Necrotizing arterial lesions in mice-bearing tumors induced by polyoma virus.

C. J. Dawe, R. Freund, J. P. Barncastle, T. W. Dubensky, G. Mandel, T. L. Benjamin

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7 Scopus citations


In the course of determining tumor profiles for wild-type and recombinant mouse polyoma viruses (MPyV's), we fortuitously discovered two types of necrotizing arterial disease in polyoma tumor-bearing C3H/BiDa mice. One type, designated BLAND, consisted of foci of necrosis unaccompanied by inflammatory reaction, in the muscular coat of aorta, pulmonary arterial trunk, and primary or occasionally secondary branches of these vessels. BLAND lesions contained MPyV capsid antigen VP1 as shown by immunocytochemistry, and appeared to be the result of viral cytolytic infection within artery walls. Lesions of the second type are designated PANoid in view of their resemblance to polyarteritis nodosa in humans. PANoid lesions had much the same distribution in the arterial tree as BLAND lesions and were also focal, but had the histologic properties of highly destructive acute inflammatory reactions. Specifically, there were dense infiltrations of polymorphonuclear leukocytes in any and often all coats of the arterial wall, acute fibrinoid necrosis, endothelial proliferations, intravascular thrombosis, and in one example, rupture of the intimal and medial coats with microaneurysm formation. In the acute phase, PANoid lesions exhibited attenuation, fragmentation, and loss of elastic laminae, and in the healing phase, intimal and medial fibrosis with varying degrees of lumenal occlusion. PANoid lesions gave negative immunocytochemical reactions for MPyV capsid antigen VP1, indicating either that the antigen was not present, or that it was masked in complexes with antibody and C3. BLAND lesions were found in 51% of 459 MPyV-infected mice, while PANoid lesions were found in 11%. There was no sex predilection for either type lesion, and practically all mice with lesions fell within ages 60-200 days. We suspect the PANoid lesions are examples of immune-complex arteritis related to persistent MPyV infection, but support for this hypothesis is presently tenuous, resting entirely on the coexistence of BLAND and PANoid lesions in MPyV-infected mice and the histological resemblance of PANoid lesions to naturally occurring and experimentally induced immune complex arteritis.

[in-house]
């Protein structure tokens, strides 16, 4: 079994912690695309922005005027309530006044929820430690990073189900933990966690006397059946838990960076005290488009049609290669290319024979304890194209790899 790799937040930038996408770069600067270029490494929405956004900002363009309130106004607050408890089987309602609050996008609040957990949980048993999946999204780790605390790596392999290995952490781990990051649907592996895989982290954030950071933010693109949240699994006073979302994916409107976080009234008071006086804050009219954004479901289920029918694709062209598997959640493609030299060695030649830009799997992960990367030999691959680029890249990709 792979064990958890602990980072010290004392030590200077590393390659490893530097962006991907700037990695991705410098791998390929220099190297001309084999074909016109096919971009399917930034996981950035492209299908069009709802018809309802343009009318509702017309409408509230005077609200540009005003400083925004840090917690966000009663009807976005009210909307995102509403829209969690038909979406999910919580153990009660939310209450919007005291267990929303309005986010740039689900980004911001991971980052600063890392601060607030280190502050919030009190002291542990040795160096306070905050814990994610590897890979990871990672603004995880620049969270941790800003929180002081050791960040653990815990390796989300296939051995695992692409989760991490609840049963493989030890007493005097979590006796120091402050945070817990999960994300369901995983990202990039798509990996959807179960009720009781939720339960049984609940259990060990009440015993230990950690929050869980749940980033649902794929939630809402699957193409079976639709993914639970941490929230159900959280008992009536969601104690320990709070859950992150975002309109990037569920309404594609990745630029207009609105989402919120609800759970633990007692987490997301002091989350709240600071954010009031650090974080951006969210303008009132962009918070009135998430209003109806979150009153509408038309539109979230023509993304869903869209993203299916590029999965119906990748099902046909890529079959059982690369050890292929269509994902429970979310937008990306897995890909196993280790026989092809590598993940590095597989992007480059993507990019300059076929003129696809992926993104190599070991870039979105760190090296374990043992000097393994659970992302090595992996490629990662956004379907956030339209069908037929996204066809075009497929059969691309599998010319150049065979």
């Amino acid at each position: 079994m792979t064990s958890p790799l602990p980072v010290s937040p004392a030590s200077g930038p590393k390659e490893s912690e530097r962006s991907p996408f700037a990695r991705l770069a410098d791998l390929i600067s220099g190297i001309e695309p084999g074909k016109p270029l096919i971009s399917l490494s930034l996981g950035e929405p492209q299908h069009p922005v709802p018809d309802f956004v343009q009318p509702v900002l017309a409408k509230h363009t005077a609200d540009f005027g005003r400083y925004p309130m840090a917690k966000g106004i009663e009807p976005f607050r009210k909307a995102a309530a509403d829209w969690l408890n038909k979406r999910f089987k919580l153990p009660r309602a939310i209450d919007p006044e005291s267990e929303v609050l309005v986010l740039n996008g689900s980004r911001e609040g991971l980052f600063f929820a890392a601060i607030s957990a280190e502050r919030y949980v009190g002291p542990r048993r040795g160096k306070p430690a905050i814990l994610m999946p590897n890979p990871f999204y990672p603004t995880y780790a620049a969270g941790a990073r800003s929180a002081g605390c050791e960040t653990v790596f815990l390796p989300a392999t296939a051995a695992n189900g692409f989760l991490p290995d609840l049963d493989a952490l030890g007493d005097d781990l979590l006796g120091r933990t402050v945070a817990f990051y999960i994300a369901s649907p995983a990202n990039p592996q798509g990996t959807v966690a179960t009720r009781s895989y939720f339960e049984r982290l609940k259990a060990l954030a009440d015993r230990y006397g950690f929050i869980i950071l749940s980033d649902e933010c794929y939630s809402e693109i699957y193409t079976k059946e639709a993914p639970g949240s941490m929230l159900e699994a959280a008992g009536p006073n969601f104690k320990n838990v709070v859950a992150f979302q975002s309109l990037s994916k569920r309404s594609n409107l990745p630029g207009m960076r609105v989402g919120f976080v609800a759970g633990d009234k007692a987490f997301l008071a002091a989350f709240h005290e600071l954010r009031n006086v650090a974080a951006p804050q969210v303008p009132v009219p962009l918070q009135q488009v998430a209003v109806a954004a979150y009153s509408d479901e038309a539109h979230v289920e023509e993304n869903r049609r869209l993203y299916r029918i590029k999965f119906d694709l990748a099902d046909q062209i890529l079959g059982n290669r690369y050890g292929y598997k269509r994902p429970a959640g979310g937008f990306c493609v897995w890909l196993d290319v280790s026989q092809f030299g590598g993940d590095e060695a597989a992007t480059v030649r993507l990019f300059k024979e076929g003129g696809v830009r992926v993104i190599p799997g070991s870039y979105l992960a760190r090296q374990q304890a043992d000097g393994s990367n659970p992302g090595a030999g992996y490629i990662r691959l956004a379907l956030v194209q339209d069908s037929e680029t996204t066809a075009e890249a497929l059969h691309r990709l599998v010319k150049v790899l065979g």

Original languageEnglish (US)
Pages (from-to)177-201
Number of pages25
JournalJournal of experimental pathology
Issue number2
StatePublished - 1987
Externally publishedYes

ASJC Scopus subject areas

  • Pathology and Forensic Medicine


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